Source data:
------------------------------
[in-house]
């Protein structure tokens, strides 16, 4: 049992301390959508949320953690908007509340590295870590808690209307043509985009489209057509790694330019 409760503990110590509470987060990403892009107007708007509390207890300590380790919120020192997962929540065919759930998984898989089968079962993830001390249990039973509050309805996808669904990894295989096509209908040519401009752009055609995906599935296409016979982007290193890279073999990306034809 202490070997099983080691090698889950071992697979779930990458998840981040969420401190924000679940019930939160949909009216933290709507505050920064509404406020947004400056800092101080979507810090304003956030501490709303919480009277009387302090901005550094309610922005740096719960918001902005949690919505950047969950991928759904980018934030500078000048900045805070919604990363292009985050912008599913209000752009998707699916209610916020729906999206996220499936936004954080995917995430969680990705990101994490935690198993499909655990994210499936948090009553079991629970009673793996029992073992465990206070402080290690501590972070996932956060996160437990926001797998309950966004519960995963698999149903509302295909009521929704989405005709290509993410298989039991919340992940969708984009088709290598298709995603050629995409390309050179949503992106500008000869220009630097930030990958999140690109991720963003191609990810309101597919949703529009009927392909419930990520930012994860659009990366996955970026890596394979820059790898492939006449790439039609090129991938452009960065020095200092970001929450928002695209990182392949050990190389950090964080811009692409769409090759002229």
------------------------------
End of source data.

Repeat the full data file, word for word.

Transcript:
[in-house]
């Protein structure tokens, strides 16, 4: 049992301390959508949320953690908007509340590295870590808690209307043509985009489209057509790694330019 409760503990110590509470987060990403892009107007708007509390207890300590380790919120020192997962929540065919759930998984898989089968079962993830001390249990039973509050309805996808669904990894295989096509209908040519401009752009055609995906599935296409016979982007290193890279073999990306034809 202490070997099983080691090698889950071992697979779930990458998840981040969420401190924000679940019930939160949909009216933290709507505050920064509404406020947004400056800092101080979507810090304003956030501490709303919480009277009387302090901005550094309610922005740096719960918001902005949690919505950047969950991928759904980018934030500078000048900045805070919604990363292009985050912008599913209000752009998707699916209610916020729906999206996220499936936004954080995917995430969680990705990101994490935690198993499909655990994210499936948090009553079991629970009673793996029992073992465990206070402080290690501590972070996932956060996160437990926001797998309950966004519960995963698999149903509302295909009521929704989405005709290509993410298989039991919340992940969708984009088709290598298709995603050629995409390309050179949503992106500008000869220009630097930030990958999140690109991720963003191609990810309101597919949703529009009927392909419930990520930012994860659009990366996955970026890596394979820059790898492939006449790439039609090129991938452009960065020095200092970001929450928002695209990182392949050990190389950090964080811009692409769409090759002229």